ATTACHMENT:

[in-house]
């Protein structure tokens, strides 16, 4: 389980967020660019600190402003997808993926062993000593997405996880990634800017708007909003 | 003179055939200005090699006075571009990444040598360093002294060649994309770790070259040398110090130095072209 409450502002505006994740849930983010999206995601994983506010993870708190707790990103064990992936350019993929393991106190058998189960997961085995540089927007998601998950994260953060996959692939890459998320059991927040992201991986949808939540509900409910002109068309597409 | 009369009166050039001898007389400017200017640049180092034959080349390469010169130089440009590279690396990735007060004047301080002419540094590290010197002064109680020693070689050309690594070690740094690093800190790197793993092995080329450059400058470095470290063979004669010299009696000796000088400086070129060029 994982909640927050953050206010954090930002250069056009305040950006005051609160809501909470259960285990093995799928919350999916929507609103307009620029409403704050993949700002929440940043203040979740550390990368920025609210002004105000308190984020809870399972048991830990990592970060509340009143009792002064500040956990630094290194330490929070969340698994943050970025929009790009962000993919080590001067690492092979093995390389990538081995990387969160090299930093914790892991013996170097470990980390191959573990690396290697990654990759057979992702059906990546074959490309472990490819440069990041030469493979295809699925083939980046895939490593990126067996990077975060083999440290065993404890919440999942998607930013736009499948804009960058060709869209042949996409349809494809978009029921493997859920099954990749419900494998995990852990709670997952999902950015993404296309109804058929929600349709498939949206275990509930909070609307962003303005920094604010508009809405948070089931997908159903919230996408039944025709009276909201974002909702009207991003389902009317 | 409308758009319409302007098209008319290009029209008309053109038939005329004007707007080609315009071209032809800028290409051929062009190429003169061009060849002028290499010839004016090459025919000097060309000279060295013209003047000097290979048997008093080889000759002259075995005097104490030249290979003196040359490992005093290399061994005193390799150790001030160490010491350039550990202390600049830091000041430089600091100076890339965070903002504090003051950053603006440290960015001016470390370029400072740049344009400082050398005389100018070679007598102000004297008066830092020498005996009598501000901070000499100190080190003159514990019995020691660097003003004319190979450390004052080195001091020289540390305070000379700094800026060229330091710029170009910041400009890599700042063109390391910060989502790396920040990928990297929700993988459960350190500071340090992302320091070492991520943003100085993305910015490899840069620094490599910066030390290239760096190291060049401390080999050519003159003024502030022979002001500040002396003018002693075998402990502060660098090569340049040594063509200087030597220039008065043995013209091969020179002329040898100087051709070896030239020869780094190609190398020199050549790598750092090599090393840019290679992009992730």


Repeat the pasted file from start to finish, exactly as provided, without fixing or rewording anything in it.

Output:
[in-house]
């Protein structure tokens, strides 16, 4: 389980967020660019600190402003997808993926062993000593997405996880990634800017708007909003 | 003179055939200005090699006075571009990444040598360093002294060649994309770790070259040398110090130095072209 409450502002505006994740849930983010999206995601994983506010993870708190707790990103064990992936350019993929393991106190058998189960997961085995540089927007998601998950994260953060996959692939890459998320059991927040992201991986949808939540509900409910002109068309597409 | 009369009166050039001898007389400017200017640049180092034959080349390469010169130089440009590279690396990735007060004047301080002419540094590290010197002064109680020693070689050309690594070690740094690093800190790197793993092995080329450059400058470095470290063979004669010299009696000796000088400086070129060029 994982909640927050953050206010954090930002250069056009305040950006005051609160809501909470259960285990093995799928919350999916929507609103307009620029409403704050993949700002929440940043203040979740550390990368920025609210002004105000308190984020809870399972048991830990990592970060509340009143009792002064500040956990630094290194330490929070969340698994943050970025929009790009962000993919080590001067690492092979093995390389990538081995990387969160090299930093914790892991013996170097470990980390191959573990690396290697990654990759057979992702059906990546074959490309472990490819440069990041030469493979295809699925083939980046895939490593990126067996990077975060083999440290065993404890919440999942998607930013736009499948804009960058060709869209042949996409349809494809978009029921493997859920099954990749419900494998995990852990709670997952999902950015993404296309109804058929929600349709498939949206275990509930909070609307962003303005920094604010508009809405948070089931997908159903919230996408039944025709009276909201974002909702009207991003389902009317 | 409308758009319409302007098209008319290009029209008309053109038939005329004007707007080609315009071209032809800028290409051929062009190429003169061009060849002028290499010839004016090459025919000097060309000279060295013209003047000097290979048997008093080889000759002259075995005097104490030249290979003196040359490992005093290399061994005193390799150790001030160490010491350039550990202390600049830091000041430089600091100076890339965070903002504090003051950053603006440290960015001016470390370029400072740049344009400082050398005389100018070679007598102000004297008066830092020498005996009598501000901070000499100190080190003159514990019995020691660097003003004319190979450390004052080195001091020289540390305070000379700094800026060229330091710029170009910041400009890599700042063109390391910060989502790396920040990928990297929700993988459960350190500071340090992302320091070492991520943003100085993305910015490899840069620094490599910066030390290239760096190291060049401390080999050519003159003024502030022979002001500040002396003018002693075998402990502060660098090569340049040594063509200087030597220039008065043995013209091969020179002329040898100087051709070896030239020869780094190609190398020199050549790598750092090599090393840019290679992009992730």